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MOORE v. KAISER FOUND. HOSPS.

June 14, 1991

OPHELIA Y. MOORE, et. al., Plaintiffs,
v.
KAISER FOUNDATION HOSPITALS, INC., et. al., Defendants



The opinion of the court was delivered by: WALKER

 VAUGHN R. WALKER, UNITED STATES DISTRICT JUDGE

 This medical malpractice case has been remanded to state court. Plaintiffs move for an award of attorney fees pursuant to 28 U.S.C. Section 1447(c). As amended in November 1988, § 1447(c) provides: "An order remanding the case may require payment of just costs and any actual expenses, including attorney fees, incurred as a result of the removal." This order is an addition to and modification of the order issued in this case on February 25, 1991.

 I. BACKGROUND

 On February 25, 1991, the court remanded this action. The court concluded that defendants had waived their right to remove primarily because defendants had previously sought to transfer the case from Alameda County Superior Court to San Mateo County Superior Court rather than removing directly to federal court and had made certain substantive motions in state court in related matters before removing.

 Plaintiffs argue that their requested award of fees is proper upon remand, even if the removal was not frivolous or in bad faith. Further, even if a bad faith showing were required, plaintiffs argue that defendants' forum shopping "after first 'testing the waters' of the state court" is evidence of bad faith.

 Defendants contend that any fee award under section 1447(c) is inappropriate where the removal was colorable and there has been no showing of bad faith. If the court need not find bad faith to decide whether to award fees upon remand, defendants ask the court to consider the absence of bad faith in setting the amount of fees awarded. Finally, defendants contend that plaintiffs' declarations in support of motion for attorneys fees fail to provide an adequate basis for the court to determine the amount of fees spent to remand this case.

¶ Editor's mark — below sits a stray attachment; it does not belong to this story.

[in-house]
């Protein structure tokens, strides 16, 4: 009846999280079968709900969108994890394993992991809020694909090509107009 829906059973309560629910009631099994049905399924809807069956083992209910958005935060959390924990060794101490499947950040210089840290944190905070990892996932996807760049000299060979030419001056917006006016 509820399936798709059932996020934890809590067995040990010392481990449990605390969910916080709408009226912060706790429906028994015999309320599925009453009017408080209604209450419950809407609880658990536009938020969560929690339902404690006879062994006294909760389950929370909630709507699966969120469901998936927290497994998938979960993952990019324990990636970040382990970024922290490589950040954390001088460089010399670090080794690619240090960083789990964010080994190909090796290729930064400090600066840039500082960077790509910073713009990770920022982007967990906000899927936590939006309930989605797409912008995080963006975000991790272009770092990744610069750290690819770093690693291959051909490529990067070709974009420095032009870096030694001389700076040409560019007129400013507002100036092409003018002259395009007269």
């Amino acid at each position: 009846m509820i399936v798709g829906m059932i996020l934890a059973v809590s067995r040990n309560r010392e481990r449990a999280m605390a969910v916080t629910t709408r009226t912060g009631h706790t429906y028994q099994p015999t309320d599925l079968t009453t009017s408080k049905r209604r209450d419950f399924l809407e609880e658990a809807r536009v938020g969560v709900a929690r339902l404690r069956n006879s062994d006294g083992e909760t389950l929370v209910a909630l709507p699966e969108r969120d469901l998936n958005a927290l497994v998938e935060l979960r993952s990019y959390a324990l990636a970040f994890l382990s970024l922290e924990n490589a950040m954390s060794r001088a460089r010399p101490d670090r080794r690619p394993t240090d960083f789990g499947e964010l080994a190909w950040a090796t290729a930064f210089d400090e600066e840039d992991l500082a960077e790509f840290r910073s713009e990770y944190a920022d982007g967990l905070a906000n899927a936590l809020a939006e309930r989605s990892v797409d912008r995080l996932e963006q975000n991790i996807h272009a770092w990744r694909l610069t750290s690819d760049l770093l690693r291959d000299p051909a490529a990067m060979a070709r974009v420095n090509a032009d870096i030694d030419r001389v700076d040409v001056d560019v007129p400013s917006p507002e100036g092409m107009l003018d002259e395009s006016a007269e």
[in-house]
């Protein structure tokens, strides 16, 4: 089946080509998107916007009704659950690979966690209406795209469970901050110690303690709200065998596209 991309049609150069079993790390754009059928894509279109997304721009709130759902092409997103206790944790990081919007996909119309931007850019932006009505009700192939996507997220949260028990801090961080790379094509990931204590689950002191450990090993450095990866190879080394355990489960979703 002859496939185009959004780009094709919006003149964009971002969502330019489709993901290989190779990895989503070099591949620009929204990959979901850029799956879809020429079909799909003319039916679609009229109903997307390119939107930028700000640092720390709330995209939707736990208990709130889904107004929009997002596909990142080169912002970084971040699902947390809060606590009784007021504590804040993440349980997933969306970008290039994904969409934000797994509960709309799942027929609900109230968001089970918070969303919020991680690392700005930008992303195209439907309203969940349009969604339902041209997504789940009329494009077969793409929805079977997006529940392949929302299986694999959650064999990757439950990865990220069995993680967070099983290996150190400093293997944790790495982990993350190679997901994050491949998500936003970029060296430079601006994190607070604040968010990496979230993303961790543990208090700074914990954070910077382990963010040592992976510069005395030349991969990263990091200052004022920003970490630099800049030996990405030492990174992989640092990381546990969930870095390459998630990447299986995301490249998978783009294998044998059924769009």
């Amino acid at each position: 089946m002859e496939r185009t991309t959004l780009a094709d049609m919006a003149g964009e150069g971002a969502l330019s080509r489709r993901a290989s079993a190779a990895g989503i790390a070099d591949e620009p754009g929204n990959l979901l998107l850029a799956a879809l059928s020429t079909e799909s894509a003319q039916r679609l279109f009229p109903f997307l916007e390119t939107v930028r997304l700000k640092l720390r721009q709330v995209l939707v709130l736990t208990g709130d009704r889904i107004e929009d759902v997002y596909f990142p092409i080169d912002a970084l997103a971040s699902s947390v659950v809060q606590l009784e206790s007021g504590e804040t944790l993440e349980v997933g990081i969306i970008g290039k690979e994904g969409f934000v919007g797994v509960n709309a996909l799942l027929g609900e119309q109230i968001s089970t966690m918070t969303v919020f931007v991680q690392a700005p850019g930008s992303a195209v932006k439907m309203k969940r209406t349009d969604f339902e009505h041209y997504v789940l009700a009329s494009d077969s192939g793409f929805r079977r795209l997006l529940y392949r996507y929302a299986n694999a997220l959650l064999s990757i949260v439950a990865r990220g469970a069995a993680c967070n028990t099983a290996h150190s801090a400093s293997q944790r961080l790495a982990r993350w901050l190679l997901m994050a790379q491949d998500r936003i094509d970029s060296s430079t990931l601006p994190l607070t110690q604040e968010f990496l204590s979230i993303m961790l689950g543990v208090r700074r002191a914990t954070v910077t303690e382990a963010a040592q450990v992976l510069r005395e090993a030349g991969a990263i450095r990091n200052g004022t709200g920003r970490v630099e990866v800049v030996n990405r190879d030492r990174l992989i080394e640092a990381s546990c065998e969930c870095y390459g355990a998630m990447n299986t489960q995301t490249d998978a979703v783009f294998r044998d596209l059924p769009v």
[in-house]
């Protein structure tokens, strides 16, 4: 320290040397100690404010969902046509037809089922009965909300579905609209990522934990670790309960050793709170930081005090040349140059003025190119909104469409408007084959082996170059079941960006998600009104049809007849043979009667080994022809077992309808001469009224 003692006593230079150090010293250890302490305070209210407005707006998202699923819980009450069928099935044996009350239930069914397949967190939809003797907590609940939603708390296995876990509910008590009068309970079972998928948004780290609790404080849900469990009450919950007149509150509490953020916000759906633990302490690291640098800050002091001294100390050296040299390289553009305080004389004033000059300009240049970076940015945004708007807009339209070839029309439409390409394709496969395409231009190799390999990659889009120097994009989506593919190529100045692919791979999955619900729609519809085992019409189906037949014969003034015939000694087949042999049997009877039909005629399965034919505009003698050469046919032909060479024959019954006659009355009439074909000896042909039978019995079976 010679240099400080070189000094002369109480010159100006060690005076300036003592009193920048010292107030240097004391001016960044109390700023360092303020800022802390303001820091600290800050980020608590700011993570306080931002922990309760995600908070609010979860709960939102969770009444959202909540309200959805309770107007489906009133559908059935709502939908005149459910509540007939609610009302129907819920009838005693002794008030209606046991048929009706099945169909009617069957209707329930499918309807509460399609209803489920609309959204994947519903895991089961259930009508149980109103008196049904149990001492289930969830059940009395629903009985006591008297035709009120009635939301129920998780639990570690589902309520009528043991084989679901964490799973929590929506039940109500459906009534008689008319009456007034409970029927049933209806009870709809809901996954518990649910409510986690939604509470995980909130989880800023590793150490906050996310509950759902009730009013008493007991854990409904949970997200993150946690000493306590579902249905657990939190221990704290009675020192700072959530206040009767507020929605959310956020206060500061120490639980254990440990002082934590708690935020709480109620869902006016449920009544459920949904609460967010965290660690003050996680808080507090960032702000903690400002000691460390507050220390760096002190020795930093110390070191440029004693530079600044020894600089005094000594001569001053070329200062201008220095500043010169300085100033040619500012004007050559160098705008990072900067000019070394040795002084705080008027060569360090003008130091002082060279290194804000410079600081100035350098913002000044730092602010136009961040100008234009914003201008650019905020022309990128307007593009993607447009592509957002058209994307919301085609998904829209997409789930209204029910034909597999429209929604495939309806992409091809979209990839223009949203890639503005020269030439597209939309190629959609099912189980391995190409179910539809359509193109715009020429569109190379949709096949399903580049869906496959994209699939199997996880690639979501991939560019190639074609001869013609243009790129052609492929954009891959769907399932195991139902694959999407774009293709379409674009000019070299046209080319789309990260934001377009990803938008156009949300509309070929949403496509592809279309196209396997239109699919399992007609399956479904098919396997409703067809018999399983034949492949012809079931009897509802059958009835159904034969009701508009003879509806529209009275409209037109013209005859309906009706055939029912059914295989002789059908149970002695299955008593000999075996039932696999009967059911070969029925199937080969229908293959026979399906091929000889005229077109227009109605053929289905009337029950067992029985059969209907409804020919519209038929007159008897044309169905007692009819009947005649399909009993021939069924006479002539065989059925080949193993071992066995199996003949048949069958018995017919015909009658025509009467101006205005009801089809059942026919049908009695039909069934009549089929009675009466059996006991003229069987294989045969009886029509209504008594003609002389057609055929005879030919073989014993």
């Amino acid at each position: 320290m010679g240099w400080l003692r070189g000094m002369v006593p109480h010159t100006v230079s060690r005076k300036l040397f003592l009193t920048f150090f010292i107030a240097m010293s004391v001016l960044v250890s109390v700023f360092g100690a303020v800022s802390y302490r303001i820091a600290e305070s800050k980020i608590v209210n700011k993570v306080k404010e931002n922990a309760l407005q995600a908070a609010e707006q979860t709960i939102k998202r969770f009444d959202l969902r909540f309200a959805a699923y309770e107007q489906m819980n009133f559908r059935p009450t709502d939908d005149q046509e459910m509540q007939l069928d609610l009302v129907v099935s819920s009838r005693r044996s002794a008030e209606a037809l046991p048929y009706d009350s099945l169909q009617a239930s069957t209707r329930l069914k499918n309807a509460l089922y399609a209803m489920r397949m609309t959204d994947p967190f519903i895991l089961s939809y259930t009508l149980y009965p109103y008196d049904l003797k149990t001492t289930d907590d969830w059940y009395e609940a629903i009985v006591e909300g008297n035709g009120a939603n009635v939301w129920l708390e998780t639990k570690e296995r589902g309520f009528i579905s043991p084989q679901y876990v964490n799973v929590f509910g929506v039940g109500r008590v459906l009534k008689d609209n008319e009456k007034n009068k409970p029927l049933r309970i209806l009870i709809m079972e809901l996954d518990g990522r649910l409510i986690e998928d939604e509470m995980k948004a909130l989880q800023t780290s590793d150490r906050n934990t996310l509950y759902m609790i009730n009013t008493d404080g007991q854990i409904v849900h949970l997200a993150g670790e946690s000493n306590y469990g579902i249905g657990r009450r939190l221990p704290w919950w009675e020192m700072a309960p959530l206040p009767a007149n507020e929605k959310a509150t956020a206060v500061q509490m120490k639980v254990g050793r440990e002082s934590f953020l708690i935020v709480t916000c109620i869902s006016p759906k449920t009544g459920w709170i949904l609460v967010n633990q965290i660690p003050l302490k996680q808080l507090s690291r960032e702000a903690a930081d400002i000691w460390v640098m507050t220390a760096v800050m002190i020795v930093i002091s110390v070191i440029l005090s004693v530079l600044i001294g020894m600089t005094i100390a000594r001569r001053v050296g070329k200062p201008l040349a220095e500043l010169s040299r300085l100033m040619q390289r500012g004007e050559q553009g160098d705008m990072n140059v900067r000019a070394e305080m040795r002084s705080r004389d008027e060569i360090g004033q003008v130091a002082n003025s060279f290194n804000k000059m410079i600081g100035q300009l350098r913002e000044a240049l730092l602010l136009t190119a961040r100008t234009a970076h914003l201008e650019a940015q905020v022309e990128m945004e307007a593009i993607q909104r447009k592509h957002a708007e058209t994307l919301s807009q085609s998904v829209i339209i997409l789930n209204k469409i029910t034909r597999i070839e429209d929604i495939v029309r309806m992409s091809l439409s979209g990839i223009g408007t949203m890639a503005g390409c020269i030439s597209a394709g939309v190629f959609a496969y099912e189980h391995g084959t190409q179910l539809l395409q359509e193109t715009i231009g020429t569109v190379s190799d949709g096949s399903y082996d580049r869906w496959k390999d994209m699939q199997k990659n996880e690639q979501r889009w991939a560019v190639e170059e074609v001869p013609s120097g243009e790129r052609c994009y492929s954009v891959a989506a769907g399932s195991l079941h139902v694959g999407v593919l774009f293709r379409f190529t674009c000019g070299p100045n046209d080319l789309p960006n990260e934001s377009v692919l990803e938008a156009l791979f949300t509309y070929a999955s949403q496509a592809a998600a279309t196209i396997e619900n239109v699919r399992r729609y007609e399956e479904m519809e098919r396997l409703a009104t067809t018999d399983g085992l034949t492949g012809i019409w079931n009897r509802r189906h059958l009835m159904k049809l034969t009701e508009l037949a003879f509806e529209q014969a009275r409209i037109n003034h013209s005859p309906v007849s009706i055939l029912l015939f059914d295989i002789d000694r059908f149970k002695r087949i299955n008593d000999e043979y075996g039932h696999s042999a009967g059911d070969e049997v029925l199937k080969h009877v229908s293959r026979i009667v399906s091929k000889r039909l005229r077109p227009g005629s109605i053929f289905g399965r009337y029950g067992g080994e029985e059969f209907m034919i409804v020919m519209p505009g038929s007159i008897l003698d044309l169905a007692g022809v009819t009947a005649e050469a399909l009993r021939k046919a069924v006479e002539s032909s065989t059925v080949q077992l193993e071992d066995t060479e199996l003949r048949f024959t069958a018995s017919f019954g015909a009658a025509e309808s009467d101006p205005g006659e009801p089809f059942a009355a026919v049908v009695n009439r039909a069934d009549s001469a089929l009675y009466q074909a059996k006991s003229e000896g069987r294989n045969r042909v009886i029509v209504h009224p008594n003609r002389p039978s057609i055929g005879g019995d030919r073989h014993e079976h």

II. THE NECESSITY OF A FINDING OF BAD FAITH IN ORDER TO AWARD ATTORNEYS' FEES UNDER SECTION 1447

 By the plain language of revised 28 U.S.C. § 1447(c), Congress has authorized the court to award attorneys' fees upon remand. The statute simply provides that the court "may require payment of just costs and any actual expenses, including attorney fees, incurred as a result of the removal." The statute imposes no requirement that the court first make a finding of bad faith, or any other finding, before awarding fees. See Schwarzer, Tashima, and Wagstaffe, Civil Procedure Before Trial, 2:1110 ("[Section 1447] does not require a showing that the removal was 'frivolous' or 'vexatious' or lacked an 'objectively reasonable basis' as required for sanctions on other theories" (emphasis in original)).

 Before the revision of § 1447(c) in November 1988, the statute provided only that the court "may order the payment of just costs." With language essentially identical to the revised statute, the former statute plainly imposed no requirement that the court first make a finding of bad faith, or any other finding, before awarding costs. Accordingly, the courts awarded costs without finding bad faith. Cornwall v. Robinson, 654 F.2d 685, 687 (10th Cir. 1981) (cited in Schmitt v. Insurance Co. of North America, 845 F.2d 1546, 1552 (9th Cir. 1988)); Schmidt v. National Organization for Women, 562 F. Supp. 210, 215 (N.D. Fla. 1983) (same).

 The language of former § 1447(c) did not explicitly provide for an award of fees. Thus, unlike costs, fees could not be awarded in the absence of a showing that the removal was not fairly supportable and that the removal was in bad faith. Schmitt v. Insurance Co. of North America, 845 F.2d 1546, 1552 (9th Cir. 1988).

 III. THE PROPER AMOUNT OF FEES TO BE AWARDED IN THIS CASE

 For the foregoing reasons, the court concludes that Congress has placed no limit on the amount of payment which the court may require of just costs and any actual expenses, including attorney fees, incurred as a result of the removal. The court may award none, some, or all of the fees incurred by the remanding party. As a matter of public policy, the party forced to bring a motion to remand an improperly removed case generally should be fully reimbursed for its costs in remanding the case whether the removal was in bad faith or otherwise. The court's award of fees in this case is not a punitive award against defendants; it is simply reimbursement to plaintiffs of wholly unnecessary litigation ...


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